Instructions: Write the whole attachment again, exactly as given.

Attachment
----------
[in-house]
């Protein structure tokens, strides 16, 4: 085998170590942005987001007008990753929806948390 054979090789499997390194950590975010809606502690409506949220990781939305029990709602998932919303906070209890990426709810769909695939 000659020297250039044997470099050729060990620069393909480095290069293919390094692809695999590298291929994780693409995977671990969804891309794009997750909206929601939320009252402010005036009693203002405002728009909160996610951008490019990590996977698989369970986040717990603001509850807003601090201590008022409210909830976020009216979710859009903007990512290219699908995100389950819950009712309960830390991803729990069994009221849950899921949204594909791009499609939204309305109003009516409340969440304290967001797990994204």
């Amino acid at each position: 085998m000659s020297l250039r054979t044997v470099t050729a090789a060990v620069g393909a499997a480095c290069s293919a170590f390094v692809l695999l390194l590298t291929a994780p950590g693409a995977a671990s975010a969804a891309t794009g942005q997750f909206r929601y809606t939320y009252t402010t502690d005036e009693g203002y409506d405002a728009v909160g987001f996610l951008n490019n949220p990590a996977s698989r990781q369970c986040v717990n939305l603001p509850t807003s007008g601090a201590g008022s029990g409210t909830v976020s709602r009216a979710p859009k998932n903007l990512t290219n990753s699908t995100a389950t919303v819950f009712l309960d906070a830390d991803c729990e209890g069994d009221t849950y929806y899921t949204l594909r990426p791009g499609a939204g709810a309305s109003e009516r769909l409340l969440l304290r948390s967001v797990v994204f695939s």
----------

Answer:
[in-house]
């Protein structure tokens, strides 16, 4: 085998170590942005987001007008990753929806948390 054979090789499997390194950590975010809606502690409506949220990781939305029990709602998932919303906070209890990426709810769909695939 000659020297250039044997470099050729060990620069393909480095290069293919390094692809695999590298291929994780693409995977671990969804891309794009997750909206929601939320009252402010005036009693203002405002728009909160996610951008490019990590996977698989369970986040717990603001509850807003601090201590008022409210909830976020009216979710859009903007990512290219699908995100389950819950009712309960830390991803729990069994009221849950899921949204594909791009499609939204309305109003009516409340969440304290967001797990994204």
């Amino acid at each position: 085998m000659s020297l250039r054979t044997v470099t050729a090789a060990v620069g393909a499997a480095c290069s293919a170590f390094v692809l695999l390194l590298t291929a994780p950590g693409a995977a671990s975010a969804a891309t794009g942005q997750f909206r929601y809606t939320y009252t402010t502690d005036e009693g203002y409506d405002a728009v909160g987001f996610l951008n490019n949220p990590a996977s698989r990781q369970c986040v717990n939305l603001p509850t807003s007008g601090a201590g008022s029990g409210t909830v976020s709602r009216a979710p859009k998932n903007l990512t290219n990753s699908t995100a389950t919303v819950f009712l309960d906070a830390d991803c729990e209890g069994d009221t849950y929806y899921t949204l594909r990426p791009g499609a939204g709810a309305s109003e009516r769909l409340l969440l304290r948390s967001v797990v994204f695939s």